Aragao, LEOC, Shimabukuro, YE, Santo, FDBE, Williams, M (2005). Landscape pattern and spatial variability of leaf area index in Eastern Amazonia. FOREST ECOLOGY AND MANAGEMENT, 211(3), 240-256.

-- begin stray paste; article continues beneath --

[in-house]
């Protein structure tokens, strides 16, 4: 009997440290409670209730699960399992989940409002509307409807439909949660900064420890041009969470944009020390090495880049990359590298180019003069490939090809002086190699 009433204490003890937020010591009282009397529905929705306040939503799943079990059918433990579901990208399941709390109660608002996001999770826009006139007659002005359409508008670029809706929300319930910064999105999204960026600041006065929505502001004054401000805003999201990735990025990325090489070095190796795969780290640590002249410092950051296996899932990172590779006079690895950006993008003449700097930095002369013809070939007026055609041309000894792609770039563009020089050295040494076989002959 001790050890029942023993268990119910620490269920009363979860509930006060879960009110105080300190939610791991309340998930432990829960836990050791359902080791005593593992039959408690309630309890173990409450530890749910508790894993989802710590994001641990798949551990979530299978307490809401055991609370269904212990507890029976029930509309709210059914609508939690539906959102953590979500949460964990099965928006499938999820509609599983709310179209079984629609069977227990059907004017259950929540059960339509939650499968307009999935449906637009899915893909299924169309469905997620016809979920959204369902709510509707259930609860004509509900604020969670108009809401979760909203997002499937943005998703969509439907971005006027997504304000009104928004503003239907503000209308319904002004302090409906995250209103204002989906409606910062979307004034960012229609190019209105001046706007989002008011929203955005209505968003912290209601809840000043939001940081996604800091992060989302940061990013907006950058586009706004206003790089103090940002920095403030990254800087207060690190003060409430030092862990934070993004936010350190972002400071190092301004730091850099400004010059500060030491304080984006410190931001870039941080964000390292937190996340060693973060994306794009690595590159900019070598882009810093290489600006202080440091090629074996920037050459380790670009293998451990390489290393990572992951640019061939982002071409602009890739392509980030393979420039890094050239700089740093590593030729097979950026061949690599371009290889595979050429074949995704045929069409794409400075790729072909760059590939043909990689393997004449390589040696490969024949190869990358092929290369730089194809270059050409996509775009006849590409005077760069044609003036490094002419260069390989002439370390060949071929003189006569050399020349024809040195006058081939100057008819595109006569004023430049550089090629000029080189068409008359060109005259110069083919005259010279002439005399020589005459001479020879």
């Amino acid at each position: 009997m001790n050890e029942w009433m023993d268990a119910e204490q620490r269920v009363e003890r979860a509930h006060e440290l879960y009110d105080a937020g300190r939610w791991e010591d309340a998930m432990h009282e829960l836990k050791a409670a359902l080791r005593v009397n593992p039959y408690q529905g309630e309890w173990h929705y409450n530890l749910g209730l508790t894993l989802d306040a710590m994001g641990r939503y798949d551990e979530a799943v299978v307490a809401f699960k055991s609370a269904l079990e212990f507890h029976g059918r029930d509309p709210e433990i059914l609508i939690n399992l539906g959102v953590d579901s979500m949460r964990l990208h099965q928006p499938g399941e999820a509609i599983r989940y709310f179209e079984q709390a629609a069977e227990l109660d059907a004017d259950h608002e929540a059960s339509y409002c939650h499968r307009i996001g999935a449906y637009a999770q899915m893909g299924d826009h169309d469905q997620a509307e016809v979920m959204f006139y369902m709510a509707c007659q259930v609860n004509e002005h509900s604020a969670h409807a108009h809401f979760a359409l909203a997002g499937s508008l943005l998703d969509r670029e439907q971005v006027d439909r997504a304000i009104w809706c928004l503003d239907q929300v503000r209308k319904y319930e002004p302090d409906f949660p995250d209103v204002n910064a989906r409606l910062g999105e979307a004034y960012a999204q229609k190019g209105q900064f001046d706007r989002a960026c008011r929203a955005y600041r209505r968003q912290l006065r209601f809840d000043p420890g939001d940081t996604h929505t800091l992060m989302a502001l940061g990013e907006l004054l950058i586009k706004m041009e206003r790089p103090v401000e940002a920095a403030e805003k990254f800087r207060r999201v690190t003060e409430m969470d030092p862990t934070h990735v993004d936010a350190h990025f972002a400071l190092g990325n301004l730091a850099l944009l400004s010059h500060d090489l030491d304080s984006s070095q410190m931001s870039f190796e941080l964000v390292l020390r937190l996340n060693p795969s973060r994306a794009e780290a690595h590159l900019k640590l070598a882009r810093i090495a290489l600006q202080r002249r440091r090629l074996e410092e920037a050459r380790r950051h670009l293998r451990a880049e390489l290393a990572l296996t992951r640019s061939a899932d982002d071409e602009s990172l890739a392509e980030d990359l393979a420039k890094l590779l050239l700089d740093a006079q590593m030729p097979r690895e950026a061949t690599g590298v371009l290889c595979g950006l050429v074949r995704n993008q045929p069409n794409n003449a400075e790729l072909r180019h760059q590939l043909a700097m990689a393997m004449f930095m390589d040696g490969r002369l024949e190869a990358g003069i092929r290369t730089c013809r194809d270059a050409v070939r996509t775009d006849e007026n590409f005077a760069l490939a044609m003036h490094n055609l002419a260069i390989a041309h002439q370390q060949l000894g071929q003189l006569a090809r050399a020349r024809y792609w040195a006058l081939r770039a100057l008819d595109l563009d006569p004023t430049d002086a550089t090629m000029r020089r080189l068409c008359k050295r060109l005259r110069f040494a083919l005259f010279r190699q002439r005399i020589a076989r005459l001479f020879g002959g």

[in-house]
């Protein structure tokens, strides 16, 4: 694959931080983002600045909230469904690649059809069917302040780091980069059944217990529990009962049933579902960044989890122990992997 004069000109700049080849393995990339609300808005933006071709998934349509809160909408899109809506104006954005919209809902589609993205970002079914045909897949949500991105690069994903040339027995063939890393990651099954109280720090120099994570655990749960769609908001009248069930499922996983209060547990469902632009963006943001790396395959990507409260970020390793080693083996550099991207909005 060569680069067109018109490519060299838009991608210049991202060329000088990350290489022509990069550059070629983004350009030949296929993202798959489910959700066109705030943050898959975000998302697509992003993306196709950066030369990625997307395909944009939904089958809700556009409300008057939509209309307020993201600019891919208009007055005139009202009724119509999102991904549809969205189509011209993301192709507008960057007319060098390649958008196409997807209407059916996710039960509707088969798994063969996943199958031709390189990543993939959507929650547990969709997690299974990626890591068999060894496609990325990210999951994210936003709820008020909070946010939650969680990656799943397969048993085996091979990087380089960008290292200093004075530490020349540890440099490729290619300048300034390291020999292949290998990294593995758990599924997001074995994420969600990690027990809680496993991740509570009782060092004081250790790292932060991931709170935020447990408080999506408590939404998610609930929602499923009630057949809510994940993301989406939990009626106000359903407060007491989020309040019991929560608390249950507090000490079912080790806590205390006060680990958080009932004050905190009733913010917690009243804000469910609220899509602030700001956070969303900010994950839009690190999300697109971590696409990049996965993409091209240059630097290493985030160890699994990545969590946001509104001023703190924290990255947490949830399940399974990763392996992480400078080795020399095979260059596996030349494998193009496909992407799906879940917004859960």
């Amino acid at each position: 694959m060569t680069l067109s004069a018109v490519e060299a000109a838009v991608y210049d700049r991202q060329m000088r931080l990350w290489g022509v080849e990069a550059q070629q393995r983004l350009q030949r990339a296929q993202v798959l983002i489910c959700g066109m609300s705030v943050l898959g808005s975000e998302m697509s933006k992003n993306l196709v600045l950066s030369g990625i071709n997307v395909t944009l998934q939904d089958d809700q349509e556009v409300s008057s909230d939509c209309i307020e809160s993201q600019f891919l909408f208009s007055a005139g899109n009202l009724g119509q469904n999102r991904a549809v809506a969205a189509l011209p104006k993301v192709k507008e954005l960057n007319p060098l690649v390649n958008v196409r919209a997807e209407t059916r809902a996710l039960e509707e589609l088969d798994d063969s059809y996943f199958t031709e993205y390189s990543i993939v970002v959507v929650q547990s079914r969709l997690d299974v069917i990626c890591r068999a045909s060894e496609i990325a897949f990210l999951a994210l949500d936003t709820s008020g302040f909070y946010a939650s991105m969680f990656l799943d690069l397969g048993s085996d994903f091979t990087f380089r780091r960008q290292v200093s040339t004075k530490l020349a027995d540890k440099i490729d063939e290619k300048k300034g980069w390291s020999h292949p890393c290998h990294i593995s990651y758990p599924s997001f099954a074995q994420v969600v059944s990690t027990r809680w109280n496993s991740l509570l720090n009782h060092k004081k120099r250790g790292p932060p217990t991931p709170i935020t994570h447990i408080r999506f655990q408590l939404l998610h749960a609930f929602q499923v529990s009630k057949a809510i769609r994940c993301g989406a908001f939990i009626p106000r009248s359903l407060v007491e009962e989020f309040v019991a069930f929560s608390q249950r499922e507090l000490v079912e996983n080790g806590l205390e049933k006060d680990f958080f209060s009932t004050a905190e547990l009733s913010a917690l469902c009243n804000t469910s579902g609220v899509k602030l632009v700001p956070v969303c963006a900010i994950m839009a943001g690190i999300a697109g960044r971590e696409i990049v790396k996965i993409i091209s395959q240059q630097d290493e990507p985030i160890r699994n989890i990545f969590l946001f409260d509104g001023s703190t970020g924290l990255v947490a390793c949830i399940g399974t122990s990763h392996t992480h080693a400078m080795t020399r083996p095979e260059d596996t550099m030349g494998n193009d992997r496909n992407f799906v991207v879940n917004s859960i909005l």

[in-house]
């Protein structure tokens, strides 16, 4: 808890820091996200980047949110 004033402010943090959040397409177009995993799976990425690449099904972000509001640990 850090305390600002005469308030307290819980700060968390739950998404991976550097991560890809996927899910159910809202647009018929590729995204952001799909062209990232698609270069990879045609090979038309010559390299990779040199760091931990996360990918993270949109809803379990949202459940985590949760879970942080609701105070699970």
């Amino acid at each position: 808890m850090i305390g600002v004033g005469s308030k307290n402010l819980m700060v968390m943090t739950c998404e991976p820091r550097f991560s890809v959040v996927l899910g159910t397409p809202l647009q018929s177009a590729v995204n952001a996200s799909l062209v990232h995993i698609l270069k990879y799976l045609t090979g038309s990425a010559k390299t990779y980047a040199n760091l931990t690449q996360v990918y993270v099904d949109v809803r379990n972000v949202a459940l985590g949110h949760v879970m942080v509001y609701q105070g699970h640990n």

Uncertainties about the implications of land-cover heterogeneity on the Amazonian carbon (C) and water cycles are, in part, related to the lack of information about spatial patterns of key variables that control these fluxes at the regional scale. Leaf area index (LAI) is one of these key variables, regulating a number of ecosystem processes (e.g. evaporation, transpiration and photosynthesis). In order to generate a sampling strategy for LAI across a section of Amazonia, we generated a landscape unit (LU) map for the Tapajos region, Eastern Amazonia, as a basis for stratification. We identified seven primary forest classes, stratified according to vegetation and/or terrain characteristics, and one secondary forest class, covering 80% of the region. Primary forest units were the most representative, covering 62% of the total area. The LAI measurements were carried out in 13 selected LUs. In each LU, we marked out three 50 m x 50 m plots giving a total number of 39 plots (9.75 ha). A pair of LAI-2000 plant canopy analysers was used to estimate LAI. We recorded a total of 25 LAI measurements within each plot. We used the field data to verify the statistical distribution of LAI samples, analyse the LAI variability within and among sites, and show the influence of sample size on LAI variation and precision. The LAI showed a high coefficient of variation at the plot level (0.25 ha), from 5.2% to 23%, but this was reduced at the landscape unit level (three co-located plots, 1.8-12%). The level of precision was < 10% and 15% at the plot and landscape unit level, respectively. The LAI decreased from a dense lowland forest site (5.10) to a secondary forest (3.46) and to a pasture site (1.56). We found evidence for differences in the scale of spatial heterogeneity of closed canopy forest versus open canopy forest and palm forests. Landscape variables could, in part, explain differences in LAI among forest sites, and land use is an important modifier of LAI patterns. The stratified LAI sampling proposed in the present study could cope with three important aspects of C and water fluxes modelling: (1) optimise the information obtained from field measurements, which is an advance for models parameterisation, compared to the usual random sampling; (2) generate information for a subsequent scaling up of point field